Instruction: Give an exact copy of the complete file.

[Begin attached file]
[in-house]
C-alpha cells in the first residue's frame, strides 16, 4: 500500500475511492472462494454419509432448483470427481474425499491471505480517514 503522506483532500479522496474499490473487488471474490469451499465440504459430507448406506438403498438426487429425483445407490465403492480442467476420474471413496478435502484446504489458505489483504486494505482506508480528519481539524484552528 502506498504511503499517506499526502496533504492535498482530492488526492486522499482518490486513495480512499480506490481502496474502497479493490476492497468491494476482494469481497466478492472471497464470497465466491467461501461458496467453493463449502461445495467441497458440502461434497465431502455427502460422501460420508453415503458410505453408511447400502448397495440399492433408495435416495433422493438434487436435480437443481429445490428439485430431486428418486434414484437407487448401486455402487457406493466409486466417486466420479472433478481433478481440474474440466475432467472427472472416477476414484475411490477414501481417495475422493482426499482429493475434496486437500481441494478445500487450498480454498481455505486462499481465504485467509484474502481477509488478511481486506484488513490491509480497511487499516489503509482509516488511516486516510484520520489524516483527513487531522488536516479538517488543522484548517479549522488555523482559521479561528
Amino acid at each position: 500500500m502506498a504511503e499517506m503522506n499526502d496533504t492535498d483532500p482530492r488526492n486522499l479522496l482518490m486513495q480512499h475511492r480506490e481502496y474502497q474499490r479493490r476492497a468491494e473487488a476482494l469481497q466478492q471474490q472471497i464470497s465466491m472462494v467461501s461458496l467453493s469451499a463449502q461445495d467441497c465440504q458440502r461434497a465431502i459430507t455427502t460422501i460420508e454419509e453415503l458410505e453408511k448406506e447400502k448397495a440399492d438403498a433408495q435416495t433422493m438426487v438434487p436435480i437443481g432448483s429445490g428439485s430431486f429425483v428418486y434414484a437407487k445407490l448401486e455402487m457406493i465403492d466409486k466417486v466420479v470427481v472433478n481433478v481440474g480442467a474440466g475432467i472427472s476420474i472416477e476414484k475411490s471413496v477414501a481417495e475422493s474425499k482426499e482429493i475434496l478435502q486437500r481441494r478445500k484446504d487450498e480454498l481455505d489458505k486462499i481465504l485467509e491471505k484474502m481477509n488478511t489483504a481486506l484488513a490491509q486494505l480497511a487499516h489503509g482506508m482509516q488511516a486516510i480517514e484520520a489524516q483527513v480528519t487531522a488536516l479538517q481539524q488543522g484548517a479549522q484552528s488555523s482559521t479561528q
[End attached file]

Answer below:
[in-house]
C-alpha cells in the first residue's frame, strides 16, 4: 500500500475511492472462494454419509432448483470427481474425499491471505480517514 503522506483532500479522496474499490473487488471474490469451499465440504459430507448406506438403498438426487429425483445407490465403492480442467476420474471413496478435502484446504489458505489483504486494505482506508480528519481539524484552528 502506498504511503499517506499526502496533504492535498482530492488526492486522499482518490486513495480512499480506490481502496474502497479493490476492497468491494476482494469481497466478492472471497464470497465466491467461501461458496467453493463449502461445495467441497458440502461434497465431502455427502460422501460420508453415503458410505453408511447400502448397495440399492433408495435416495433422493438434487436435480437443481429445490428439485430431486428418486434414484437407487448401486455402487457406493466409486466417486466420479472433478481433478481440474474440466475432467472427472472416477476414484475411490477414501481417495475422493482426499482429493475434496486437500481441494478445500487450498480454498481455505486462499481465504485467509484474502481477509488478511481486506484488513490491509480497511487499516489503509482509516488511516486516510484520520489524516483527513487531522488536516479538517488543522484548517479549522488555523482559521479561528
Amino acid at each position: 500500500m502506498a504511503e499517506m503522506n499526502d496533504t492535498d483532500p482530492r488526492n486522499l479522496l482518490m486513495q480512499h475511492r480506490e481502496y474502497q474499490r479493490r476492497a468491494e473487488a476482494l469481497q466478492q471474490q472471497i464470497s465466491m472462494v467461501s461458496l467453493s469451499a463449502q461445495d467441497c465440504q458440502r461434497a465431502i459430507t455427502t460422501i460420508e454419509e453415503l458410505e453408511k448406506e447400502k448397495a440399492d438403498a433408495q435416495t433422493m438426487v438434487p436435480i437443481g432448483s429445490g428439485s430431486f429425483v428418486y434414484a437407487k445407490l448401486e455402487m457406493i465403492d466409486k466417486v466420479v470427481v472433478n481433478v481440474g480442467a474440466g475432467i472427472s476420474i472416477e476414484k475411490s471413496v477414501a481417495e475422493s474425499k482426499e482429493i475434496l478435502q486437500r481441494r478445500k484446504d487450498e480454498l481455505d489458505k486462499i481465504l485467509e491471505k484474502m481477509n488478511t489483504a481486506l484488513a490491509q486494505l480497511a487499516h489503509g482506508m482509516q488511516a486516510i480517514e484520520a489524516q483527513v480528519t487531522a488536516l479538517q481539524q488543522g484548517a479549522q484552528s488555523s482559521t479561528q